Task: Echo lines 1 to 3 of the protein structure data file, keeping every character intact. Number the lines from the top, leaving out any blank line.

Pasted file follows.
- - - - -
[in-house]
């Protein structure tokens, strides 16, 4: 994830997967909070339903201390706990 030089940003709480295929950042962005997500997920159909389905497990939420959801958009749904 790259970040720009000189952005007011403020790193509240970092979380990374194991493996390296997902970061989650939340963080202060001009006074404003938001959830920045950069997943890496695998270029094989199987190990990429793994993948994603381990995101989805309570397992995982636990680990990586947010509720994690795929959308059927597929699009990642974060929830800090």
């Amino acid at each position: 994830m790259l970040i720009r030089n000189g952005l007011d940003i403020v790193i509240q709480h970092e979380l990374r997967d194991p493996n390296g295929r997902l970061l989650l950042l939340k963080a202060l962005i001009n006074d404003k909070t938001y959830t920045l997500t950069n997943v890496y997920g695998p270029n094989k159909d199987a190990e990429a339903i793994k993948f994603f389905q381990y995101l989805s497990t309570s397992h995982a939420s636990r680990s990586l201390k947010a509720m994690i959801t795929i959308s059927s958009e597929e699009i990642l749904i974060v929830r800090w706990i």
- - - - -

[in-house]
């Protein structure tokens, strides 16, 4: 994830997967909070339903201390706990 030089940003709480295929950042962005997500997920159909389905497990939420959801958009749904 790259970040720009000189952005007011403020790193509240970092979380990374194991493996390296997902970061989650939340963080202060001009006074404003938001959830920045950069997943890496695998270029094989199987190990990429793994993948994603381990995101989805309570397992995982636990680990990586947010509720994690795929959308059927597929699009990642974060929830800090």
């Amino acid at each position: 994830m790259l970040i720009r030089n000189g952005l007011d940003i403020v790193i509240q709480h970092e979380l990374r997967d194991p493996n390296g295929r997902l970061l989650l950042l939340k963080a202060l962005i001009n006074d404003k909070t938001y959830t920045l997500t950069n997943v890496y997920g695998p270029n094989k159909d199987a190990e990429a339903i793994k993948f994603f389905q381990y995101l989805s497990t309570s397992h995982a939420s636990r680990s990586l201390k947010a509720m994690i959801t795929i959308s059927s958009e597929e699009i990642l749904i974060v929830r800090w706990i």